Back in March 2002, I was working on an R&D project for Raytheon in a desolate industrial park off the Dulles Toll Road. It was a temporary job, designed to buy me time until I could find something more permanent. I was working on an emerging OSINT data-mining tool called Genesis. After telling the program lead that I was interested in pursuing OSINT in the intel community, she warned me to be prepared to be ignored. OSINT wasn’t taken seriously. My cynical response was something along the lines of: Hey, I’m a librarian. No one takes me seriously. I might as well be paid more to be ignored.
After fleeing an analytical position at the FBI in the summer of 2003, I landed a contract position at DOE. I was in part responsible for bringing more OSINT into the department’s small, specialized counterterrorism program. I consider myself lucky. The management was good, and they were opened to open source. I went on to work with OSINT in even greater depth in another DOE program. Yet, there were general problems that I saw across agencies that made my job more challenging than I expected.
When I began briefing my clients on emerging OSINT issues, particularly terrorist use of the internet, most of them had no idea what I was trying to explain to them. It wasn’t that the concept of forum or blog was difficult, it was the simple fact that practically all of these men and women had never used the Internet for more than e-mail and the occasionally Amazon purchase or <ahem> soft core <fill in the blank>. It may be a challenge to explain the significant role Forum A has on, say, an operational tempo in country Z. It’s a whole different animal when the decision-makers simply cannot conceive of what a forum is and how it works.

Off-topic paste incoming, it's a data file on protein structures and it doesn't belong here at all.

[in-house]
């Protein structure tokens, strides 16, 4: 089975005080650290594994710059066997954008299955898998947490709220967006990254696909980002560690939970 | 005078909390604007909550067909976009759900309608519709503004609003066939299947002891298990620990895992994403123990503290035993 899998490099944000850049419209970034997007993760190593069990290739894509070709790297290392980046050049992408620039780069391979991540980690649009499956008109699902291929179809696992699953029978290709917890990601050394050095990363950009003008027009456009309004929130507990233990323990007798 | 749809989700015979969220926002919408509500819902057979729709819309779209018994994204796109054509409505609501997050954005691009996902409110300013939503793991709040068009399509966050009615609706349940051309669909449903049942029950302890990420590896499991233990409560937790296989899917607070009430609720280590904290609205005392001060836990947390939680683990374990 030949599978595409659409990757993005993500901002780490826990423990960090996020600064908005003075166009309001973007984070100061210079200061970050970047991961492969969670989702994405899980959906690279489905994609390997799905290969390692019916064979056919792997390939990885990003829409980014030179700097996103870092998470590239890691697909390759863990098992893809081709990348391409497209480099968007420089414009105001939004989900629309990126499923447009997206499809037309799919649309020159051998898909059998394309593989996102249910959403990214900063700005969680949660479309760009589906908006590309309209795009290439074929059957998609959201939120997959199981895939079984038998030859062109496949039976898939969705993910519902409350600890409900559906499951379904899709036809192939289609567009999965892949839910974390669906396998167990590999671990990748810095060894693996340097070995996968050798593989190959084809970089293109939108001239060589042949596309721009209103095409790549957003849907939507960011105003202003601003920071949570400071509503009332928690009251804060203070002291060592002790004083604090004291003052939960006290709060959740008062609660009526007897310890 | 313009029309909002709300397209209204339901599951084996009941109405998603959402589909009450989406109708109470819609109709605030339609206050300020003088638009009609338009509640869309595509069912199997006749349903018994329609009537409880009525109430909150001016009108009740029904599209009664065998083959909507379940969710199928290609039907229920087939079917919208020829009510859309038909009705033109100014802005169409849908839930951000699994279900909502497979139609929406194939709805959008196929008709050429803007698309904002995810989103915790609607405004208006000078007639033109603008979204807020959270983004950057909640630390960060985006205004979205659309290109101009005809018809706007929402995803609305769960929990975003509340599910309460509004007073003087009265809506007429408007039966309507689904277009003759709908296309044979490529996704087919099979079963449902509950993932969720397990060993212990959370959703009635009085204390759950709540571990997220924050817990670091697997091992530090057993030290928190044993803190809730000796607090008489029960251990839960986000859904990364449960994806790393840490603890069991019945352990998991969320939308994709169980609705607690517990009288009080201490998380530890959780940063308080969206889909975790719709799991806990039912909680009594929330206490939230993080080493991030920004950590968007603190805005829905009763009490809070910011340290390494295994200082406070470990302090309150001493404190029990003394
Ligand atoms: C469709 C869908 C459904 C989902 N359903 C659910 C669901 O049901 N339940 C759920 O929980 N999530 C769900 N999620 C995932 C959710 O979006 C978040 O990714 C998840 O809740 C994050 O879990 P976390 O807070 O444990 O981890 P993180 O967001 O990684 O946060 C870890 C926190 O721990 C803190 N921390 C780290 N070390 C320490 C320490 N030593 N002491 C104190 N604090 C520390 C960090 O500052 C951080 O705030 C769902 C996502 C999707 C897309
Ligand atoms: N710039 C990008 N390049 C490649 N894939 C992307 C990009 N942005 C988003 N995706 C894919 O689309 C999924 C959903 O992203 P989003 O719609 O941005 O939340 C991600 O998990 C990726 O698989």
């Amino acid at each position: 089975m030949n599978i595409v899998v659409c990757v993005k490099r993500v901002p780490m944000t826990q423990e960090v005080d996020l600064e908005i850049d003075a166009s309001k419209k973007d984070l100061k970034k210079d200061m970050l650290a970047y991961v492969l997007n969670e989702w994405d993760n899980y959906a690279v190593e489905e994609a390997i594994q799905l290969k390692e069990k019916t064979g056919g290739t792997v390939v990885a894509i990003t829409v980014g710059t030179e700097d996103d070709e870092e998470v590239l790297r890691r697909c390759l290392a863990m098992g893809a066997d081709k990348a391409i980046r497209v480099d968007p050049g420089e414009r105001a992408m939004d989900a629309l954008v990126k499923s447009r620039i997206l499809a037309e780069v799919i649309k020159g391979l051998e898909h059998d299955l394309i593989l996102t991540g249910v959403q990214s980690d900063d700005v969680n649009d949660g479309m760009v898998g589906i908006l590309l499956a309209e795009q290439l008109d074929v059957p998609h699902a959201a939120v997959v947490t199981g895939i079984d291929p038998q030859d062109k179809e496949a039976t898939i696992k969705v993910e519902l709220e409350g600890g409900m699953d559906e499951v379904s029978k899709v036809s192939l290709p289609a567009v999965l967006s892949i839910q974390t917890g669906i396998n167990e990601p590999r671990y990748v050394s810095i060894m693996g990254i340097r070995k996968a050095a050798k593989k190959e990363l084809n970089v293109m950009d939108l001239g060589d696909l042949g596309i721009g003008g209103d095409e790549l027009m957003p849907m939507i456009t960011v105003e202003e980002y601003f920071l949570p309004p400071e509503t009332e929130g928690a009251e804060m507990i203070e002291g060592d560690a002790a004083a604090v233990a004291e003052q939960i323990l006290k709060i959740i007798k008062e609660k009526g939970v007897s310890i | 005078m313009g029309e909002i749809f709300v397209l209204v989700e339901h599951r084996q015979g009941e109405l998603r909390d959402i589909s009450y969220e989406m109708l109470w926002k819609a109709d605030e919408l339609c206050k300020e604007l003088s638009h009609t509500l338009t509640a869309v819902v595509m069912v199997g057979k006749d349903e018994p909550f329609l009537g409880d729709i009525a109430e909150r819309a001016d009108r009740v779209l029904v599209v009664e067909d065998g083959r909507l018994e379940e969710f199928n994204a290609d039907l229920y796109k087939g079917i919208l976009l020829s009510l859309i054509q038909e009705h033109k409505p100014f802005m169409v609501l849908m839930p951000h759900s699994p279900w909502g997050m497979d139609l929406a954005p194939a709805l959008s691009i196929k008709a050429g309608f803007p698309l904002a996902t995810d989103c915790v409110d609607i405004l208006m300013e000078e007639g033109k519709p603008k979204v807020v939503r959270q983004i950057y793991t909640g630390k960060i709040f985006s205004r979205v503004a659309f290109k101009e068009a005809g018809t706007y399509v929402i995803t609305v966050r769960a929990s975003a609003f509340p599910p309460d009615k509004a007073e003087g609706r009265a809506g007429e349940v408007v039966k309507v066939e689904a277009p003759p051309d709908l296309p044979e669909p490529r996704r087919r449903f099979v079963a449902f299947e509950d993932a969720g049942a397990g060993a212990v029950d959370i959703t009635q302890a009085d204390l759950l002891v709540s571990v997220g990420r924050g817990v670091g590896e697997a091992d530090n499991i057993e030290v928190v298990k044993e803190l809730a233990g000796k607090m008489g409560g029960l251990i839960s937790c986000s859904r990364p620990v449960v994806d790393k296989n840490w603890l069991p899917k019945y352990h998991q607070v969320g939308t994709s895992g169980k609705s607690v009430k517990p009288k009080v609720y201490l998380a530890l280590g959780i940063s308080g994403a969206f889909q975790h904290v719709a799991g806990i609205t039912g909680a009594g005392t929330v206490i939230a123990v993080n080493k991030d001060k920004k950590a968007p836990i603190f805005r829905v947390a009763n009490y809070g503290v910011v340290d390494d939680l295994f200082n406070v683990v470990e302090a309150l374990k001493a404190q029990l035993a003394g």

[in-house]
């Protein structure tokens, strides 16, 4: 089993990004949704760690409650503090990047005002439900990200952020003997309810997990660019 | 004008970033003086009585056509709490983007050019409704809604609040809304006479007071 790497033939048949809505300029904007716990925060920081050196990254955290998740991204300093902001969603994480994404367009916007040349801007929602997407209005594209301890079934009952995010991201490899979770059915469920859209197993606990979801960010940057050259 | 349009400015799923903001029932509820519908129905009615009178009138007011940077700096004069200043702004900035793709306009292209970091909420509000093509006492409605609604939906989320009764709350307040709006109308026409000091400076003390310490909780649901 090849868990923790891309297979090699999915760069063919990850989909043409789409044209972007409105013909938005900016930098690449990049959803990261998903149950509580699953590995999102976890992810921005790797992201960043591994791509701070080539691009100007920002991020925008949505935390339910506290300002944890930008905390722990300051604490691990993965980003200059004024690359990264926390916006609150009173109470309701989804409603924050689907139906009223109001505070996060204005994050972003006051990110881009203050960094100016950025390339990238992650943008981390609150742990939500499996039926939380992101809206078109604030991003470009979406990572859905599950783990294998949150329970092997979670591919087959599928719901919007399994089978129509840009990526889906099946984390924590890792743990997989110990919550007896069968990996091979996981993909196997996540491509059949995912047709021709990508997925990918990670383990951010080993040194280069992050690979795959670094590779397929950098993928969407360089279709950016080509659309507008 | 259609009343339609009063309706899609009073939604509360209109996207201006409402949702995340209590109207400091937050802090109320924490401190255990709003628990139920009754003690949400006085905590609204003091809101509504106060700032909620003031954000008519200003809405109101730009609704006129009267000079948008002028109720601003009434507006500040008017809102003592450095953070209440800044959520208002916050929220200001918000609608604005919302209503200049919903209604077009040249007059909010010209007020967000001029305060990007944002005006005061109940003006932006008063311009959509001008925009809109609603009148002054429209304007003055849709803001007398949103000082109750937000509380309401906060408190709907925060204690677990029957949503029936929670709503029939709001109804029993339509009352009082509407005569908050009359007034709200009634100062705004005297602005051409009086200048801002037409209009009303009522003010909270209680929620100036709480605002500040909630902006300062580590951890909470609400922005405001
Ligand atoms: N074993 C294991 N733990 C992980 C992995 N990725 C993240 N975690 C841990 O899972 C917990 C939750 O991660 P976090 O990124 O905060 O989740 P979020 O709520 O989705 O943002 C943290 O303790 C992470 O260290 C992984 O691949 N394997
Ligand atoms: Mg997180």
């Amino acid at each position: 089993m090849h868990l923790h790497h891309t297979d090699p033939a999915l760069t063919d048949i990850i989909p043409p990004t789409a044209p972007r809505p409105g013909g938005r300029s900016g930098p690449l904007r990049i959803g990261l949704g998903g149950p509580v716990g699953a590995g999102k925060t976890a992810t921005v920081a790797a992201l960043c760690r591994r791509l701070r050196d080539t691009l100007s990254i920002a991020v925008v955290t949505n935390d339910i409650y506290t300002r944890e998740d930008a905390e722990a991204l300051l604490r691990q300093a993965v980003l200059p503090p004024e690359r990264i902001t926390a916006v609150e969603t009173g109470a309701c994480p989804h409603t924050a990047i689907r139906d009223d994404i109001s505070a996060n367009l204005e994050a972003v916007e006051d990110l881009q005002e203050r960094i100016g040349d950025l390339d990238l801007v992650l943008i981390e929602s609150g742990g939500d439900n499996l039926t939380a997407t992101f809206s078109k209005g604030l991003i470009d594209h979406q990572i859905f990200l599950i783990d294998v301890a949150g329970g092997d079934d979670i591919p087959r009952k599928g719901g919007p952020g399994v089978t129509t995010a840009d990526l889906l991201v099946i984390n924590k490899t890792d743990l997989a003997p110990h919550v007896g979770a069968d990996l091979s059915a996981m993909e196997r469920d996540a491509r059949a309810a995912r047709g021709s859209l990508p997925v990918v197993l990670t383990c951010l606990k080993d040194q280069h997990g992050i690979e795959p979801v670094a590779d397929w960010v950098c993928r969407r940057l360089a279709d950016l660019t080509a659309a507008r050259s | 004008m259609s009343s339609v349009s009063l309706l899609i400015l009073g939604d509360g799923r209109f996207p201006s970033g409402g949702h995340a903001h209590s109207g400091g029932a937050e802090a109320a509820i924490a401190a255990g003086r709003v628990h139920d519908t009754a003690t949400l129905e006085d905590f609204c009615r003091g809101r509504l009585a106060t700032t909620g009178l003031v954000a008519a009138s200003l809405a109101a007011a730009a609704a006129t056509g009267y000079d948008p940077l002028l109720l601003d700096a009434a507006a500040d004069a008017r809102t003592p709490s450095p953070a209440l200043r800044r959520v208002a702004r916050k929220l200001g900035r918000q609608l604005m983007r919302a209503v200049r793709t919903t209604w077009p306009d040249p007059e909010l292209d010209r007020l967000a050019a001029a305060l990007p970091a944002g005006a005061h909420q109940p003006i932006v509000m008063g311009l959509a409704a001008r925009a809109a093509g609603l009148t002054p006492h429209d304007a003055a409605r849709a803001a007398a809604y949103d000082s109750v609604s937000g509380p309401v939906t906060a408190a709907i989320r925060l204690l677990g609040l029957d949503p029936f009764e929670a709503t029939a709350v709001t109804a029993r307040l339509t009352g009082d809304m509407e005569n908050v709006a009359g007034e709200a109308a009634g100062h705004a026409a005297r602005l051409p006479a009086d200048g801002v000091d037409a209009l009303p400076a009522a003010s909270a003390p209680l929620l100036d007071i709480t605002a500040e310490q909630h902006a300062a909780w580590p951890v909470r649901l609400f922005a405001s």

Add to that the omnipresent “terrorism” experts (geezers with experience in 70s-era Athens or 80s-era Belfast, given too much credibility and often possessing too much ego) who dismissed all jihadi media as “propaganda” and thus meaningless. The word "propaganda," conjuring up images of Mao posters, was used too often by people who had little to no experience with jihadi media. I was working in a toxic mix of ignorance and bad information that was nearly impossible to break through. Aaron and SITE Institute were the first to sound the alarm, and I was following their work closely at this point, because they were the only ones really integrating the jihadi virtual world with real world analysis. The first signs of awareness within the policy-making community came after Irhabi007 "hosted" jihadi material on the website of the Arkansas Department of Transportation. Then, and only then, did you have the first signs of intellectual life within the policy-influencing community.